27 Jan 2007All dayCRASSH



Questionof Evidence: Ethnography and Anthropological Forms of Knowledge

27-28 January 2007
CRASSH and King's College, Cambridge

This conference aims to provide a platform for ethnographers to critically evaluate the nature, constitution, forms and uses of 'anthropological evidence'. Ethnographic research now has at its disposal new means of gathering new kinds of data, which may stem from technological changes (the global spread of new media and their consumption), significant shifts in intra- and international boundaries, as well as an increased focus on interdisciplinary methods and theories. In the process, anthropologists have had to critically assess the use of 'encompassing' explanatory models – abstractions like 'culture', 'religion' and 'identity' – in and through their ethnographic work. This conference will present ethnographic research that critically engages such overarching models, as well as explore recent innovative contributions to the recurring question of 'evidence' within anthropology.

Keynote speakers for this event are Dr. Rita Astuti (LSE) and Prof. Marilyn Strathern (Cambridge).

Among the questions raised by papers presented in this conference will be:

Is it possible for evidence from small-scale, intensive ethnographic research to contribute to knowledge in the form of large-scale abstractions? If so, how? This issue will be addressed by a number of papers covering a diverse range of topics, including “cosmogony”, “voudou worship” and “indigeneity”.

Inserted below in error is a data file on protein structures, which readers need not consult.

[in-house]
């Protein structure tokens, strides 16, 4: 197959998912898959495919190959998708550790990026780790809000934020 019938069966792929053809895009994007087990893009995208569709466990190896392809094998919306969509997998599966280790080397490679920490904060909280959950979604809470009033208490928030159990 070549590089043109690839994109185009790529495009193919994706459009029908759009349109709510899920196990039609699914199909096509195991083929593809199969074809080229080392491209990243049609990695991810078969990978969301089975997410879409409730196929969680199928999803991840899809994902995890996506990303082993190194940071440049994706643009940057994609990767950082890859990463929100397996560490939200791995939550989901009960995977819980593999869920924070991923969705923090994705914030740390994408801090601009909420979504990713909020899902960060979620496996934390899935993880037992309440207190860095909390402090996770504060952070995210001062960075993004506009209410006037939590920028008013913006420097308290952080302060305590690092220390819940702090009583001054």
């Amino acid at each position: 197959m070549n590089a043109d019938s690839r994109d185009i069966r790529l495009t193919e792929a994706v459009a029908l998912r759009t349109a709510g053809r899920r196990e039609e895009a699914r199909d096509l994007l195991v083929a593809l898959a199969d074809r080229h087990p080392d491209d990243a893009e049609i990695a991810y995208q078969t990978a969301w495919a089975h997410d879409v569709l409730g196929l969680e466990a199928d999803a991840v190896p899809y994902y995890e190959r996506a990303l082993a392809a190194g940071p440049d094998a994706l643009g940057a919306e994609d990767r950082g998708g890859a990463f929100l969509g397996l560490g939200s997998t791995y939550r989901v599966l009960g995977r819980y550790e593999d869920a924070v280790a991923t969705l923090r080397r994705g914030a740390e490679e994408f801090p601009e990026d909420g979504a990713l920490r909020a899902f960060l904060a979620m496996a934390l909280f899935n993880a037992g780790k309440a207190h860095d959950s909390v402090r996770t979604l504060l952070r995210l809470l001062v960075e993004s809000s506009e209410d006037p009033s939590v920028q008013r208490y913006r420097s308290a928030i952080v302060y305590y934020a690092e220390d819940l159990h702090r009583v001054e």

How can models such as “culture” or “identity” be integrated into the anthropological 'outcome' of research, in a way that does not uncritically turn the ethnographic evidence into an instantiation of an essentialising model?

How have the recent focus on interdisciplinary work and the application of ethnographic methods outside of anthropology exposed the role of ethnographic data as evidence for knowledge – both in anthropology and in other fields? Papers presented at the conference will address this question in the context of medical trials and the broadband internet industry.

What is the focus of ethnography? Where is 'evidence' located? How can non-verbal forms of evidence – represented in papers on music and film – contribute to the generation of ethnographic knowledge?

What is the relationship between anthropological training and ethnographic abstraction? How does the ethnographer's person affect the production of such evidence?


Timm Lau (Cambridge), Dr Casey High (Goldsmiths), Liana Chua (Cambridge)

The conference has been organised with support from:

King's College, Cambridge
C-SAP (Learning and Teaching Subject Network Centre for Sociology, Anthropology and Politics at the University of Birmingham)


Tel: +44 1223 766886
Email enquiries@crassh.cam.ac.uk